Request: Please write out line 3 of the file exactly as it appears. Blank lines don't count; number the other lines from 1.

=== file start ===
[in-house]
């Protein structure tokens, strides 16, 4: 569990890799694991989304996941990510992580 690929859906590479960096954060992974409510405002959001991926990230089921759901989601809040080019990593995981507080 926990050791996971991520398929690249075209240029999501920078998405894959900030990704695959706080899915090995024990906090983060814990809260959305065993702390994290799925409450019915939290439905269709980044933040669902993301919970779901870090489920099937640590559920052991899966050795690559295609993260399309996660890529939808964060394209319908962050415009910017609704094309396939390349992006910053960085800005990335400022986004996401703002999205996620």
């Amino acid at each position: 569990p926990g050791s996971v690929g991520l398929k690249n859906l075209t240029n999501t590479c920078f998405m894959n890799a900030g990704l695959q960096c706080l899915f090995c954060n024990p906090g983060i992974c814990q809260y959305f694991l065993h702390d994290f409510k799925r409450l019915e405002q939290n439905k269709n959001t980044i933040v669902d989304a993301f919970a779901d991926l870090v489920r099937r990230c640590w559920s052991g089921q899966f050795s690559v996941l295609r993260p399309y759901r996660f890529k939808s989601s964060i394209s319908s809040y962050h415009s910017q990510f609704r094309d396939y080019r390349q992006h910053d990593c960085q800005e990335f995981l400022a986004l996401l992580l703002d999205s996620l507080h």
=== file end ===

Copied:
């Amino acid at each position: 569990p926990g050791s996971v690929g991520l398929k690249n859906l075209t240029n999501t590479c920078f998405m894959n890799a900030g990704l695959q960096c706080l899915f090995c954060n024990p906090g983060i992974c814990q809260y959305f694991l065993h702390d994290f409510k799925r409450l019915e405002q939290n439905k269709n959001t980044i933040v669902d989304a993301f919970a779901d991926l870090v489920r099937r990230c640590w559920s052991g089921q899966f050795s690559v996941l295609r993260p399309y759901r996660f890529k939808s989601s964060i394209s319908s809040y962050h415009s910017q990510f609704r094309d396939y080019r390349q992006h910053d990593c960085q800005e990335f995981l400022a986004l996401l992580l703002d999205s996620l507080h």